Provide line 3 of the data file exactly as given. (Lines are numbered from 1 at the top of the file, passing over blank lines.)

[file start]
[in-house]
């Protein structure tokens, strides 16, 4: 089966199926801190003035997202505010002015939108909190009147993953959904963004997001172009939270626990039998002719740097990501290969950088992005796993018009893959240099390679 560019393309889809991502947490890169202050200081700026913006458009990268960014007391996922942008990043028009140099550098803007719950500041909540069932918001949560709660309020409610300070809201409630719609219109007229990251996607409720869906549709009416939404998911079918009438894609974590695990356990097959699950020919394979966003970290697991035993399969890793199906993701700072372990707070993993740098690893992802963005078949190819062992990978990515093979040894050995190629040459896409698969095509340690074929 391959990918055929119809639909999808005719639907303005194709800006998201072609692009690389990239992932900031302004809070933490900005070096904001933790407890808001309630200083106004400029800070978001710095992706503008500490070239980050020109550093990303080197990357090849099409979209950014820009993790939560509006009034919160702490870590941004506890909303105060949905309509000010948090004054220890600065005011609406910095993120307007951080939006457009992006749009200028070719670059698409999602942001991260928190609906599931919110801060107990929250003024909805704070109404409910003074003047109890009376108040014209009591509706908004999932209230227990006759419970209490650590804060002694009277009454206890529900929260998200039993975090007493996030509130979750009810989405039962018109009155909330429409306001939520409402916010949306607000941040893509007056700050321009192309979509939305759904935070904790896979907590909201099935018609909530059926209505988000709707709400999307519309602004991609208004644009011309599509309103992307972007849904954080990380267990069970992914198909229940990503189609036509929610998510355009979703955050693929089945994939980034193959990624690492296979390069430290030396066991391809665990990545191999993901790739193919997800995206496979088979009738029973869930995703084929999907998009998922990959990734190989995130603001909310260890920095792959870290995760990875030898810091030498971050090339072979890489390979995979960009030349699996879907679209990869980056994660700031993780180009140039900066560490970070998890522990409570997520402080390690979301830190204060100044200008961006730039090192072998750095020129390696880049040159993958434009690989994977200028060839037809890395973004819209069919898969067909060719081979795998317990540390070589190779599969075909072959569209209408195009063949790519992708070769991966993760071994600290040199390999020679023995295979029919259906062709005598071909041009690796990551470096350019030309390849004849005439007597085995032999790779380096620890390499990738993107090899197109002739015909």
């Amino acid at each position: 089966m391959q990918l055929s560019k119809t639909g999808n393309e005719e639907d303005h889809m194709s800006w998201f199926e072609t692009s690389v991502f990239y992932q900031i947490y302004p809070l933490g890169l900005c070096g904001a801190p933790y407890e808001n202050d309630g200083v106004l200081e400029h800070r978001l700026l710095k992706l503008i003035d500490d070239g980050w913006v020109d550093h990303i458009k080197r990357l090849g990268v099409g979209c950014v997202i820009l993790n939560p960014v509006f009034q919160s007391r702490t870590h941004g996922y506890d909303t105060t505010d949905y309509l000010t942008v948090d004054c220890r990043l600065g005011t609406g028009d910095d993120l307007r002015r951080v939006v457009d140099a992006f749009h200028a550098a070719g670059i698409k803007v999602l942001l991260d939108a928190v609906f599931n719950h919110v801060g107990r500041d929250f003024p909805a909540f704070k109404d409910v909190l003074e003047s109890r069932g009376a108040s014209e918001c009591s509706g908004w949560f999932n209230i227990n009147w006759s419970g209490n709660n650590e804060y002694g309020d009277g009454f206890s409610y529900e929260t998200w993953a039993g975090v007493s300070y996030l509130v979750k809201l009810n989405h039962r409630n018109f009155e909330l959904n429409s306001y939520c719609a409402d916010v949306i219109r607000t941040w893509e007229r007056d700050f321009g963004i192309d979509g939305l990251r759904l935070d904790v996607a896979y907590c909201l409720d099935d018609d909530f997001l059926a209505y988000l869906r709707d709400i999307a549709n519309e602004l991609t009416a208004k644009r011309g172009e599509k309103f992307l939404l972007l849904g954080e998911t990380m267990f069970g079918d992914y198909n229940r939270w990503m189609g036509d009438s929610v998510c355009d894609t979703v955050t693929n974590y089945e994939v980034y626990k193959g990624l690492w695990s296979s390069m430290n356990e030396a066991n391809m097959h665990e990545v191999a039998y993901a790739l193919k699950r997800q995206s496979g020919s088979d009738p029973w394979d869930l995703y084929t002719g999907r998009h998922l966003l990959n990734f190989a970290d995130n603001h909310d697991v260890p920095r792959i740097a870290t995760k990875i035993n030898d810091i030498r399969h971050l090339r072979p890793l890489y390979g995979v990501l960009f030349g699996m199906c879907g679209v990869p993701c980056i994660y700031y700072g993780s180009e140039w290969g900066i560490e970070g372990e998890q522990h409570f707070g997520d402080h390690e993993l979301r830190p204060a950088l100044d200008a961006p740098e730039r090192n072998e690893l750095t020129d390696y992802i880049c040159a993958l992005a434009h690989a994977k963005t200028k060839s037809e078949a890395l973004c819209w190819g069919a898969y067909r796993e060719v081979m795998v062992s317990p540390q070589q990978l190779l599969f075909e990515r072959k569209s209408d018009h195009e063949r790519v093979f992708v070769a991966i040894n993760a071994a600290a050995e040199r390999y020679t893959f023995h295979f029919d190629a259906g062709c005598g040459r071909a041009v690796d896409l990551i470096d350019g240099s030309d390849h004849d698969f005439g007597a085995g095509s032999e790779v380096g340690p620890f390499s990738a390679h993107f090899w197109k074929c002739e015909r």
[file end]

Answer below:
């Amino acid at each position: 089966m391959q990918l055929s560019k119809t639909g999808n393309e005719e639907d303005h889809m194709s800006w998201f199926e072609t692009s690389v991502f990239y992932q900031i947490y302004p809070l933490g890169l900005c070096g904001a801190p933790y407890e808001n202050d309630g200083v106004l200081e400029h800070r978001l700026l710095k992706l503008i003035d500490d070239g980050w913006v020109d550093h990303i458009k080197r990357l090849g990268v099409g979209c950014v997202i820009l993790n939560p960014v509006f009034q919160s007391r702490t870590h941004g996922y506890d909303t105060t505010d949905y309509l000010t942008v948090d004054c220890r990043l600065g005011t609406g028009d910095d993120l307007r002015r951080v939006v457009d140099a992006f749009h200028a550098a070719g670059i698409k803007v999602l942001l991260d939108a928190v609906f599931n719950h919110v801060g107990r500041d929250f003024p909805a909540f704070k109404d409910v909190l003074e003047s109890r069932g009376a108040s014209e918001c009591s509706g908004w949560f999932n209230i227990n009147w006759s419970g209490n709660n650590e804060y002694g309020d009277g009454f206890s409610y529900e929260t998200w993953a039993g975090v007493s300070y996030l509130v979750k809201l009810n989405h039962r409630n018109f009155e909330l959904n429409s306001y939520c719609a409402d916010v949306i219109r607000t941040w893509e007229r007056d700050f321009g963004i192309d979509g939305l990251r759904l935070d904790v996607a896979y907590c909201l409720d099935d018609d909530f997001l059926a209505y988000l869906r709707d709400i999307a549709n519309e602004l991609t009416a208004k644009r011309g172009e599509k309103f992307l939404l972007l849904g954080e998911t990380m267990f069970g079918d992914y198909n229940r939270w990503m189609g036509d009438s929610v998510c355009d894609t979703v955050t693929n974590y089945e994939v980034y626990k193959g990624l690492w695990s296979s390069m430290n356990e030396a066991n391809m097959h665990e990545v191999a039998y993901a790739l193919k699950r997800q995206s496979g020919s088979d009738p029973w394979d869930l995703y084929t002719g999907r998009h998922l966003l990959n990734f190989a970290d995130n603001h909310d697991v260890p920095r792959i740097a870290t995760k990875i035993n030898d810091i030498r399969h971050l090339r072979p890793l890489y390979g995979v990501l960009f030349g699996m199906c879907g679209v990869p993701c980056i994660y700031y700072g993780s180009e140039w290969g900066i560490e970070g372990e998890q522990h409570f707070g997520d402080h390690e993993l979301r830190p204060a950088l100044d200008a961006p740098e730039r090192n072998e690893l750095t020129d390696y992802i880049c040159a993958l992005a434009h690989a994977k963005t200028k060839s037809e078949a890395l973004c819209w190819g069919a898969y067909r796993e060719v081979m795998v062992s317990p540390q070589q990978l190779l599969f075909e990515r072959k569209s209408d018009h195009e063949r790519v093979f992708v070769a991966i040894n993760a071994a600290a050995e040199r390999y020679t893959f023995h295979f029919d190629a259906g062709c005598g040459r071909a041009v690796d896409l990551i470096d350019g240099s030309d390849h004849d698969f005439g007597a085995g095509s032999e790779v380096g340690p620890f390499s990738a390679h993107f090899w197109k074929c002739e015909r």